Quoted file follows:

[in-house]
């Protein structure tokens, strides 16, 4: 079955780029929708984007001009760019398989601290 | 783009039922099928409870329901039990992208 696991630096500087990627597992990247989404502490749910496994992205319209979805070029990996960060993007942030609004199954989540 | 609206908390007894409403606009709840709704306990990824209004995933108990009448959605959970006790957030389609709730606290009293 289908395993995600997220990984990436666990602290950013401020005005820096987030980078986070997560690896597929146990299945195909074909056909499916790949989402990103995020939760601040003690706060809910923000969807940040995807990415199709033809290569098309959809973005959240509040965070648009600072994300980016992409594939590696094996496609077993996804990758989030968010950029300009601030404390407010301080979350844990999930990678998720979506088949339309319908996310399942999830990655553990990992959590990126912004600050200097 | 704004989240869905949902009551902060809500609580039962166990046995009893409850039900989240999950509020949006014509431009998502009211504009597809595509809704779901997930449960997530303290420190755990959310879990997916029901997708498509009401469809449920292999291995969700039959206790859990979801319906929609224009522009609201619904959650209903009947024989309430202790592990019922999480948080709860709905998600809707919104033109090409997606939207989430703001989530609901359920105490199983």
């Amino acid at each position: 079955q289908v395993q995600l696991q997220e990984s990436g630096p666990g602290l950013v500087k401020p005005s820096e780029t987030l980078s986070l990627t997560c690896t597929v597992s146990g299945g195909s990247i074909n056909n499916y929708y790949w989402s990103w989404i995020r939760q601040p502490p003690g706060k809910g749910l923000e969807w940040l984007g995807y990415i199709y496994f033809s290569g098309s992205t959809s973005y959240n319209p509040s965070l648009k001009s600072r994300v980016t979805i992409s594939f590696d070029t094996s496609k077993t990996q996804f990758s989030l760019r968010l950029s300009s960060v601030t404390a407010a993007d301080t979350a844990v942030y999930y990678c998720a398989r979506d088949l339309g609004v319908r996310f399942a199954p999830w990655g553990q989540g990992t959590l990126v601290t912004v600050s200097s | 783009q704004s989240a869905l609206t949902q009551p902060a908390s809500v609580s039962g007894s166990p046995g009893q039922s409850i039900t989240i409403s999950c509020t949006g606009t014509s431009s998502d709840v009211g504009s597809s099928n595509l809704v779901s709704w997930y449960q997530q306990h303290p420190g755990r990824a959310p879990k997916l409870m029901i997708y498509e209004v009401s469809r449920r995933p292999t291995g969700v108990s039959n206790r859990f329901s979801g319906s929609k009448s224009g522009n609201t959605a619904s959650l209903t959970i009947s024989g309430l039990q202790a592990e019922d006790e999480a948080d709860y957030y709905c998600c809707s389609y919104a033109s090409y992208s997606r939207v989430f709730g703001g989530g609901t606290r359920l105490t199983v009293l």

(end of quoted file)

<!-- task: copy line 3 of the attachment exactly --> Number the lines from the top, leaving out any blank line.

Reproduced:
């Amino acid at each position: 079955q289908v395993q995600l696991q997220e990984s990436g630096p666990g602290l950013v500087k401020p005005s820096e780029t987030l980078s986070l990627t997560c690896t597929v597992s146990g299945g195909s990247i074909n056909n499916y929708y790949w989402s990103w989404i995020r939760q601040p502490p003690g706060k809910g749910l923000e969807w940040l984007g995807y990415i199709y496994f033809s290569g098309s992205t959809s973005y959240n319209p509040s965070l648009k001009s600072r994300v980016t979805i992409s594939f590696d070029t094996s496609k077993t990996q996804f990758s989030l760019r968010l950029s300009s960060v601030t404390a407010a993007d301080t979350a844990v942030y999930y990678c998720a398989r979506d088949l339309g609004v319908r996310f399942a199954p999830w990655g553990q989540g990992t959590l990126v601290t912004v600050s200097s | 783009q704004s989240a869905l609206t949902q009551p902060a908390s809500v609580s039962g007894s166990p046995g009893q039922s409850i039900t989240i409403s999950c509020t949006g606009t014509s431009s998502d709840v009211g504009s597809s099928n595509l809704v779901s709704w997930y449960q997530q306990h303290p420190g755990r990824a959310p879990k997916l409870m029901i997708y498509e209004v009401s469809r449920r995933p292999t291995g969700v108990s039959n206790r859990f329901s979801g319906s929609k009448s224009g522009n609201t959605a619904s959650l209903t959970i009947s024989g309430l039990q202790a592990e019922d006790e999480a948080d709860y957030y709905c998600c809707s389609y919104a033109s090409y992208s997606r939207v989430f709730g703001g989530g609901t606290r359920l105490t199983v009293l």